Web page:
Meanwhile, Home Depot and Walmart are likely radioactive with infection. Flattening the curve? More like fattening the curve at the same time they are fattening their cash registers. Walmart, Dollar General and other chain stores say they need to hire hundreds of thousands of workers to meet the demand of shoppers. How many of the employees I was forced to lay off will they poach before this is over?

Damn the virus!

Governor, on behalf of all family businesses deemed non-essential, I make a plea. If these big-box stores are allowed to remain open, they should follow protocol to limit the possibility of spreading disease. Among other things, that means outfitting their workers in protective gear and limiting the numbers of shoppers allowed in the store at one time. Shoppers should be required to wear masks and latex gloves.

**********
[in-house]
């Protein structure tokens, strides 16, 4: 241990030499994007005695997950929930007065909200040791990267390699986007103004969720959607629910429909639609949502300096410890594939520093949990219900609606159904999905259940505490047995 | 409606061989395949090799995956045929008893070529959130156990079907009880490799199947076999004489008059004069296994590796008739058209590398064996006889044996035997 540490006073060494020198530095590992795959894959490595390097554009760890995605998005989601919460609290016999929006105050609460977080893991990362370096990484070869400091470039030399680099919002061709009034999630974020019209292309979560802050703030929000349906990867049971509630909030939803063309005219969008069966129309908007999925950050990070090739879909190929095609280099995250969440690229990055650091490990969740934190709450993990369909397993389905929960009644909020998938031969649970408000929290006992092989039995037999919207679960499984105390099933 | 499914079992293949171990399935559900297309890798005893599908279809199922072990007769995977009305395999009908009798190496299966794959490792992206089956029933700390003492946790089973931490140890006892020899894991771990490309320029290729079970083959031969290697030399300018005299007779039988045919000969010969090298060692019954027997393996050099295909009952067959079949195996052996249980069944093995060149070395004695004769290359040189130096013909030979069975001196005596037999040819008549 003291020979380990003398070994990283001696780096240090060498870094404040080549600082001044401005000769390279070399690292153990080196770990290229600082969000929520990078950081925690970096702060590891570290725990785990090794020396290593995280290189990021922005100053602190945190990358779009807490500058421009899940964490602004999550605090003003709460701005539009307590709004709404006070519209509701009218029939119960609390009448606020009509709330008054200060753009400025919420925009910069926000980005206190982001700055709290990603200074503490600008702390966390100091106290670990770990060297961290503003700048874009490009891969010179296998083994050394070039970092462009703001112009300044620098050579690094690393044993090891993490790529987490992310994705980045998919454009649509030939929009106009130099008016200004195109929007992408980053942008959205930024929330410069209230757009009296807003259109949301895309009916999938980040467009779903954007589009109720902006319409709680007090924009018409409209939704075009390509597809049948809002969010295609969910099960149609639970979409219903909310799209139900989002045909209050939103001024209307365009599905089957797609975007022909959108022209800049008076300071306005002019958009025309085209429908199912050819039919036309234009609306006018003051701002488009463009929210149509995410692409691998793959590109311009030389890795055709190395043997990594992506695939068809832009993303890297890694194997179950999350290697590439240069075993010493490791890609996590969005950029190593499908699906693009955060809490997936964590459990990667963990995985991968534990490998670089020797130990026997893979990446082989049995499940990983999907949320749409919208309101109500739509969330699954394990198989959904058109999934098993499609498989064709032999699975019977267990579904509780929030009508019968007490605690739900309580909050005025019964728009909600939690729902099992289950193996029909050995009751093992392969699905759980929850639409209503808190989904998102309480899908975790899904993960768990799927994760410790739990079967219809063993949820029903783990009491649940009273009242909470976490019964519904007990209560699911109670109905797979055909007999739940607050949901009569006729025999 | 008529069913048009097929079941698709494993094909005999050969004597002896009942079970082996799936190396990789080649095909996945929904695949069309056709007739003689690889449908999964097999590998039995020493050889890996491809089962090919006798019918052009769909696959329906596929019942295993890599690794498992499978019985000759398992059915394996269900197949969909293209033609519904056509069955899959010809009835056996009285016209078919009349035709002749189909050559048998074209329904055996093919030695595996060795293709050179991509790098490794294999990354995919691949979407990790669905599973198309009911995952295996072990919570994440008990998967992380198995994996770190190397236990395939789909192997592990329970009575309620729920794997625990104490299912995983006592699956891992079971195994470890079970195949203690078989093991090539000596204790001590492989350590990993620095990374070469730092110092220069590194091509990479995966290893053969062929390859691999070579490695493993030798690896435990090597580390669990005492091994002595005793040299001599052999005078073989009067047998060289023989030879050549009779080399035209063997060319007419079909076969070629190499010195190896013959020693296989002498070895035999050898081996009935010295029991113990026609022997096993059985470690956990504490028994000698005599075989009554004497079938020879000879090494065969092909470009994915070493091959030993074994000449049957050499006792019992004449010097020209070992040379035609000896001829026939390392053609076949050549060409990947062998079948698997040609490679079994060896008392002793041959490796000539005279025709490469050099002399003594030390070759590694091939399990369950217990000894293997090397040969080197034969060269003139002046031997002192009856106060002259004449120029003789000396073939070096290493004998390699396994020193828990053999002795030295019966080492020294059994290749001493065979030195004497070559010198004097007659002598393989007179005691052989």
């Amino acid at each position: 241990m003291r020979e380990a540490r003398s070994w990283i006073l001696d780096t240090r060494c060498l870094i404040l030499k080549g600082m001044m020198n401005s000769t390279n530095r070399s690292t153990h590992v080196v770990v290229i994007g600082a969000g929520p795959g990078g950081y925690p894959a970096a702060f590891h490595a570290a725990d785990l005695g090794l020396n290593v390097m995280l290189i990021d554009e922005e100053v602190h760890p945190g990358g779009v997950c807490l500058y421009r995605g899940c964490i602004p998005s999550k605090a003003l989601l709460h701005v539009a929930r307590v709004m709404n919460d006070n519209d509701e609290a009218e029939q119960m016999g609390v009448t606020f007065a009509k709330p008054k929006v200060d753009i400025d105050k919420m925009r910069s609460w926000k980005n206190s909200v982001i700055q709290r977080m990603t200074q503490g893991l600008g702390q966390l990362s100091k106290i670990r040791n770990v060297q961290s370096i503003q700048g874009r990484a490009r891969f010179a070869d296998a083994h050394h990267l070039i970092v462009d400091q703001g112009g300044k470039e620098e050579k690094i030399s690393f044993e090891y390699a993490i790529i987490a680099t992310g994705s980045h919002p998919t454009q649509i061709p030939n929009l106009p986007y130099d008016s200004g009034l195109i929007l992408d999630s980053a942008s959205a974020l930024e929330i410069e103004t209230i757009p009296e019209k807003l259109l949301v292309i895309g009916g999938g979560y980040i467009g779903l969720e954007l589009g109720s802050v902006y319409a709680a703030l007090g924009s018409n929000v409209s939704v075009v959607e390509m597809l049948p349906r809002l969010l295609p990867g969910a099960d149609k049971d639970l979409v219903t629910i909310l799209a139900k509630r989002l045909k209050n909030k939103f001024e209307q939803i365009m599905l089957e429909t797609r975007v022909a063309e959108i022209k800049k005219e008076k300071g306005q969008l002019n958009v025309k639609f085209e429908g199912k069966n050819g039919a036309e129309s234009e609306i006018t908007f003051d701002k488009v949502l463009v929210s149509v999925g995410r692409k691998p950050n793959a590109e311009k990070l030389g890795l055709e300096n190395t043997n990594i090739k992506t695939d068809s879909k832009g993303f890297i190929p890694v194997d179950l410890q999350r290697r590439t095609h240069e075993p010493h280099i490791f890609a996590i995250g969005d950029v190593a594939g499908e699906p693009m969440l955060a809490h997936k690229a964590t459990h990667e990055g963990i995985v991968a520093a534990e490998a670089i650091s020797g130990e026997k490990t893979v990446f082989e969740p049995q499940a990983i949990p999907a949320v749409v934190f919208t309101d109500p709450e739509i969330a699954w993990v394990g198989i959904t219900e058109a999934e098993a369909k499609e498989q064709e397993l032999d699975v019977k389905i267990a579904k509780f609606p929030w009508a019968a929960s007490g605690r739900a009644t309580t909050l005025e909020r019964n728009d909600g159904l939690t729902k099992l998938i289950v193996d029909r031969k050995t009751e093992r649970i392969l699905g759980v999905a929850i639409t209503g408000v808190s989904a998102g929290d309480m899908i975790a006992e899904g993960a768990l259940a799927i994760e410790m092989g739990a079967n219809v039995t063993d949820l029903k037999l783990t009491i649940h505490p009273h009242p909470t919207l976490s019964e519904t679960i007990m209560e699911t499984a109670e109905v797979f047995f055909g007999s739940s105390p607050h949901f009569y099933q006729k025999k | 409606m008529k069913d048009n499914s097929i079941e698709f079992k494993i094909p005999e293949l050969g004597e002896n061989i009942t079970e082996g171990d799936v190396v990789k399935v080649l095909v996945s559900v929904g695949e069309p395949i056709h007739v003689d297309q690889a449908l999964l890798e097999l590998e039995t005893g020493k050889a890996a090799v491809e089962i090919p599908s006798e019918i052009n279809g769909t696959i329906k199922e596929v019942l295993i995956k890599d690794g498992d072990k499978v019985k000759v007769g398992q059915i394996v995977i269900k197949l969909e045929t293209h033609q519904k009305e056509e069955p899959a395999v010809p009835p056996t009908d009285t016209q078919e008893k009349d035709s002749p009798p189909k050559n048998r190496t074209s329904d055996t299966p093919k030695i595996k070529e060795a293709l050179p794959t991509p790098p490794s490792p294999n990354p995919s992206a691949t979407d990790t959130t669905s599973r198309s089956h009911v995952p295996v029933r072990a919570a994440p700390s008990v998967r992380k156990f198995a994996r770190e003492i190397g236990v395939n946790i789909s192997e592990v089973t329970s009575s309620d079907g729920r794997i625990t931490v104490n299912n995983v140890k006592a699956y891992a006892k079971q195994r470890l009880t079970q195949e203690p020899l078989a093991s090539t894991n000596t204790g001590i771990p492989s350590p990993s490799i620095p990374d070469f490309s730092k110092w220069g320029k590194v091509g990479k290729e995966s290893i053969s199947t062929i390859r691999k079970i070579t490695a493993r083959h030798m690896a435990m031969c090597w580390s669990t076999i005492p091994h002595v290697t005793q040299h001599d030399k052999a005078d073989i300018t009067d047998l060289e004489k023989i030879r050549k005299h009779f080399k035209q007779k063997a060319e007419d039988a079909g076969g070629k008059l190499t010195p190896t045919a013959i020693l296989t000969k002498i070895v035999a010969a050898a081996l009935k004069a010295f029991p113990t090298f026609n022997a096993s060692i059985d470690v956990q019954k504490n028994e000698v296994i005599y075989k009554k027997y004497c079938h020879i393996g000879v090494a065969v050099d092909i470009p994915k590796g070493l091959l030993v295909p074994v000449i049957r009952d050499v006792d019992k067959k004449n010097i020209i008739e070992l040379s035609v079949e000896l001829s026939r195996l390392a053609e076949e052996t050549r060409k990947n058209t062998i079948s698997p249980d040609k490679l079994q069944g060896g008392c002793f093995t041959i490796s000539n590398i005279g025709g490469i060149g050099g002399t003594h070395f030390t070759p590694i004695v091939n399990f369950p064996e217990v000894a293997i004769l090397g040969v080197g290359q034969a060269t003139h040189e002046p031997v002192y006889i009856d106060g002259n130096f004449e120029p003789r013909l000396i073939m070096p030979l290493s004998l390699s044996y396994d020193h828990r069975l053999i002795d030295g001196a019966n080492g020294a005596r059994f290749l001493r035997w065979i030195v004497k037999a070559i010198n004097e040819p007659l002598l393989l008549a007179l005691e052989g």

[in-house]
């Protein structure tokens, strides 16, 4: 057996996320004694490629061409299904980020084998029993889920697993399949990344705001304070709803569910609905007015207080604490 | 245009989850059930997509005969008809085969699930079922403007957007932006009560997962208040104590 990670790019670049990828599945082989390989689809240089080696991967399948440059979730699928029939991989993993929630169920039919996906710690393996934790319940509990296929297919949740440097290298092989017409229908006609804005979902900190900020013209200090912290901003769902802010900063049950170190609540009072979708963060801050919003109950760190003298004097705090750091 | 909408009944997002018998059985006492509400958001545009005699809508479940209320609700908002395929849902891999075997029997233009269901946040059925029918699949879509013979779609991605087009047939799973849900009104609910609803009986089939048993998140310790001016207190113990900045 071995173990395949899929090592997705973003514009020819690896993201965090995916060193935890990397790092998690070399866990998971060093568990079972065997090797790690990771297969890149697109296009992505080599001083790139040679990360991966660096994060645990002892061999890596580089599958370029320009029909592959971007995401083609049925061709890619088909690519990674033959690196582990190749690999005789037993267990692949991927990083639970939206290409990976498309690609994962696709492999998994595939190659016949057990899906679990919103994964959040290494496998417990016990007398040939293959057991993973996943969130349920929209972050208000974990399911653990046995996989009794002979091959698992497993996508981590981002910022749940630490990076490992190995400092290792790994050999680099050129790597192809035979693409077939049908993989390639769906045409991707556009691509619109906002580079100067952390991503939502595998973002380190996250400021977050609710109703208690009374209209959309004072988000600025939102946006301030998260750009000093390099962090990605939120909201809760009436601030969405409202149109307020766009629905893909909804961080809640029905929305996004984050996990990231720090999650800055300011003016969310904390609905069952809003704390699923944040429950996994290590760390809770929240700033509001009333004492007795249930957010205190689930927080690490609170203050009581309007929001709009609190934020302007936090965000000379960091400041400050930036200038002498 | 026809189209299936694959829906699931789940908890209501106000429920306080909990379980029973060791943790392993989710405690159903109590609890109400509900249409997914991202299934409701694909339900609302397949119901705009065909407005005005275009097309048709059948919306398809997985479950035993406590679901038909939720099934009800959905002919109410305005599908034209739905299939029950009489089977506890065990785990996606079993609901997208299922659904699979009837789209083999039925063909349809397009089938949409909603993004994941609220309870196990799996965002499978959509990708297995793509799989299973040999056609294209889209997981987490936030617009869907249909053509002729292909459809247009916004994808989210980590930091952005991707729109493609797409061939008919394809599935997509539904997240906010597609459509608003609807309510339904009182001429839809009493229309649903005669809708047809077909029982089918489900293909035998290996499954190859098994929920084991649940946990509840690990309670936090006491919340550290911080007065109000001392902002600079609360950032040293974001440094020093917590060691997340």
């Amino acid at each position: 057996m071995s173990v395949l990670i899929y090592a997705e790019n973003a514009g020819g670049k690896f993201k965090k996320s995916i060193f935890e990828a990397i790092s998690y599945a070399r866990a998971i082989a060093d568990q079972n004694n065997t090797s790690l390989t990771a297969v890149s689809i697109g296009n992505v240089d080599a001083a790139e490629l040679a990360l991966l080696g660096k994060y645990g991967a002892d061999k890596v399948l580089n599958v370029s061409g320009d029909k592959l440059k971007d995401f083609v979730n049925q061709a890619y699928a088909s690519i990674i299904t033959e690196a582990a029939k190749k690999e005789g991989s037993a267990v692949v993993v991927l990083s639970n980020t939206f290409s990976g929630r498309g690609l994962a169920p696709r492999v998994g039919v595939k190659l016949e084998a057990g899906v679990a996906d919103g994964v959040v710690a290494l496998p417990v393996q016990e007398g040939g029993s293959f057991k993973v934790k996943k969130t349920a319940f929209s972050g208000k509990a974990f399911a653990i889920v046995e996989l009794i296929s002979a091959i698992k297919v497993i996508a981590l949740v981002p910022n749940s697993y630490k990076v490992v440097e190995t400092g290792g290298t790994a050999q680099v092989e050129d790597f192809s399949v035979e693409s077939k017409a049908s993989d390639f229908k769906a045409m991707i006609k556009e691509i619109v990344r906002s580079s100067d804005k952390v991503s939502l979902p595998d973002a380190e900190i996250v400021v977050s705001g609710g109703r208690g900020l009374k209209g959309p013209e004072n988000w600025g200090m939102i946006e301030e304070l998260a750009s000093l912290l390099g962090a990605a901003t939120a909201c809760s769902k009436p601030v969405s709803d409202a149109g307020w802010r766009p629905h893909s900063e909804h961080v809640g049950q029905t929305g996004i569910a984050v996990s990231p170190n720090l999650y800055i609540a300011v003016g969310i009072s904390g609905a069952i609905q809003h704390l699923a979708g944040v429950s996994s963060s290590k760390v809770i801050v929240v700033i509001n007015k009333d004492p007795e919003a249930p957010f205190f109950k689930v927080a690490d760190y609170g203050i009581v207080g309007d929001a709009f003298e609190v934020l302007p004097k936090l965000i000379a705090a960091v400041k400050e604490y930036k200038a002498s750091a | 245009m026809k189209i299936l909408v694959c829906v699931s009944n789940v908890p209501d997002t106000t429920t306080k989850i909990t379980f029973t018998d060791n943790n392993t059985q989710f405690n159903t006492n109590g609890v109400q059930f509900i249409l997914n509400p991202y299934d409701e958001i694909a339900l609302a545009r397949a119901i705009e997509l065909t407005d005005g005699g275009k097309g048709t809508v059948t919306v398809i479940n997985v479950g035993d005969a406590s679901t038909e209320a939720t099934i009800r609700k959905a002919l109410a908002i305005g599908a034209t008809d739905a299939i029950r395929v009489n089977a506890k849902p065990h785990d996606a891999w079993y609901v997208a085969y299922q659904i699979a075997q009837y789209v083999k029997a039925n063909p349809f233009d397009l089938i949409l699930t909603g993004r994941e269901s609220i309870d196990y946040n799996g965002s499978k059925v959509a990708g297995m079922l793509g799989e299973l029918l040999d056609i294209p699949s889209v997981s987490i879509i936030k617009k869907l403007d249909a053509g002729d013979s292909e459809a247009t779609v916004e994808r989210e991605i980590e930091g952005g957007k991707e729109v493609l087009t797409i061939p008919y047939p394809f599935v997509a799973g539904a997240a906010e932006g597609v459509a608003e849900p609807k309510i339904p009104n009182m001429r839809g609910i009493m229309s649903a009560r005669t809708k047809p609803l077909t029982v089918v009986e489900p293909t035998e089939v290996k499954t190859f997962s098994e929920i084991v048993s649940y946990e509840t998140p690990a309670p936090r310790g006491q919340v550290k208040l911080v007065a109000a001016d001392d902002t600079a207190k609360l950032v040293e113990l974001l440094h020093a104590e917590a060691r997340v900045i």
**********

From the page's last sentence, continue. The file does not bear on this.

Heck, Governor, I think you should level the playing field even more to preserve the financial health of sidelined small businesses. Why not limit the sales of non-essential products? Is it worth risking the health of this great state so bored folks can tackle their home-improvement projects or fill the toy box? Make it safe to shop and you will flatten the curve.

Damn the virus.